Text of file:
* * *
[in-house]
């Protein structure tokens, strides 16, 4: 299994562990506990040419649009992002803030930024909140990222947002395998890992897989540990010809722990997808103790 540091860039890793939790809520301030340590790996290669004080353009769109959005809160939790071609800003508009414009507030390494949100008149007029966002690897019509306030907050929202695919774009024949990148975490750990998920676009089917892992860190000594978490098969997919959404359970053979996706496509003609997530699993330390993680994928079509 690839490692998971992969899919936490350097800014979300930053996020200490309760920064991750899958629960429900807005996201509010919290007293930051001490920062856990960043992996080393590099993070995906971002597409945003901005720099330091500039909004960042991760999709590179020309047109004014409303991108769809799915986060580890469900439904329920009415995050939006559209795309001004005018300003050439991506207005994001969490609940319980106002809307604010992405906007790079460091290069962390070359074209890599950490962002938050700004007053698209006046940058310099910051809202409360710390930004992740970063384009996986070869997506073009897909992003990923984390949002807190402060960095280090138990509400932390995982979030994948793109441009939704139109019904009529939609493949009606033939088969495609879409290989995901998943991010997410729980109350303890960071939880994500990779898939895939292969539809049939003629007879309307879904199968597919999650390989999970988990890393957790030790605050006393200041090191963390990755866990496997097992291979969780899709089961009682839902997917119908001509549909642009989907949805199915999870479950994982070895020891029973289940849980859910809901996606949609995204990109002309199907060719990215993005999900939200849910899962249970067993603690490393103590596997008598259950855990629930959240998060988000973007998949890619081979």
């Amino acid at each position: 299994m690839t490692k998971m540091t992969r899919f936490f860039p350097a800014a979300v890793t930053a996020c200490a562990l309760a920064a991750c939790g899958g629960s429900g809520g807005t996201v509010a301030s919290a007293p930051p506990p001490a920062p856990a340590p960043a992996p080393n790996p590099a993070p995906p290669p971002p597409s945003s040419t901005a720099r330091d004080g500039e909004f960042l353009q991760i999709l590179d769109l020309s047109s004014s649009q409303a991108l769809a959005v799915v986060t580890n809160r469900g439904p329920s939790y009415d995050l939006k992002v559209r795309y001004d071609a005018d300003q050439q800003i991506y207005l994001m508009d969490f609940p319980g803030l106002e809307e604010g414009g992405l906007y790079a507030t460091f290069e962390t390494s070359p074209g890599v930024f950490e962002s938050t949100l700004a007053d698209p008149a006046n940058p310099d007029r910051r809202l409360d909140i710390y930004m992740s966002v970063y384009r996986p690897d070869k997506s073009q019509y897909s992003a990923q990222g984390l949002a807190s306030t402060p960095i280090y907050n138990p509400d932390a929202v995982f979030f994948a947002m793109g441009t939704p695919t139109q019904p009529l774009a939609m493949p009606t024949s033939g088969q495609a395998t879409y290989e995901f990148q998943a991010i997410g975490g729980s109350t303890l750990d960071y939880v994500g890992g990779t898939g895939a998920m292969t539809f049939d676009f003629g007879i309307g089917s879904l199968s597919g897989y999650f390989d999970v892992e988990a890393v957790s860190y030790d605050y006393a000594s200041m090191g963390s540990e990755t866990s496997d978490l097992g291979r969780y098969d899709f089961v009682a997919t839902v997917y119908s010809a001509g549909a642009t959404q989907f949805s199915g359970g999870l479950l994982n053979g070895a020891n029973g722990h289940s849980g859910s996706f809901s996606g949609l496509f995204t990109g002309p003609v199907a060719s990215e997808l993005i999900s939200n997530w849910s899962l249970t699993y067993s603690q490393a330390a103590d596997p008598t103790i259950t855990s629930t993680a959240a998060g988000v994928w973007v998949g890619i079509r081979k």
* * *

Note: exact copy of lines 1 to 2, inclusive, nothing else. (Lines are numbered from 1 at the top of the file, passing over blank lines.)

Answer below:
[in-house]
């Protein structure tokens, strides 16, 4: 299994562990506990040419649009992002803030930024909140990222947002395998890992897989540990010809722990997808103790 540091860039890793939790809520301030340590790996290669004080353009769109959005809160939790071609800003508009414009507030390494949100008149007029966002690897019509306030907050929202695919774009024949990148975490750990998920676009089917892992860190000594978490098969997919959404359970053979996706496509003609997530699993330390993680994928079509 690839490692998971992969899919936490350097800014979300930053996020200490309760920064991750899958629960429900807005996201509010919290007293930051001490920062856990960043992996080393590099993070995906971002597409945003901005720099330091500039909004960042991760999709590179020309047109004014409303991108769809799915986060580890469900439904329920009415995050939006559209795309001004005018300003050439991506207005994001969490609940319980106002809307604010992405906007790079460091290069962390070359074209890599950490962002938050700004007053698209006046940058310099910051809202409360710390930004992740970063384009996986070869997506073009897909992003990923984390949002807190402060960095280090138990509400932390995982979030994948793109441009939704139109019904009529939609493949009606033939088969495609879409290989995901998943991010997410729980109350303890960071939880994500990779898939895939292969539809049939003629007879309307879904199968597919999650390989999970988990890393957790030790605050006393200041090191963390990755866990496997097992291979969780899709089961009682839902997917119908001509549909642009989907949805199915999870479950994982070895020891029973289940849980859910809901996606949609995204990109002309199907060719990215993005999900939200849910899962249970067993603690490393103590596997008598259950855990629930959240998060988000973007998949890619081979």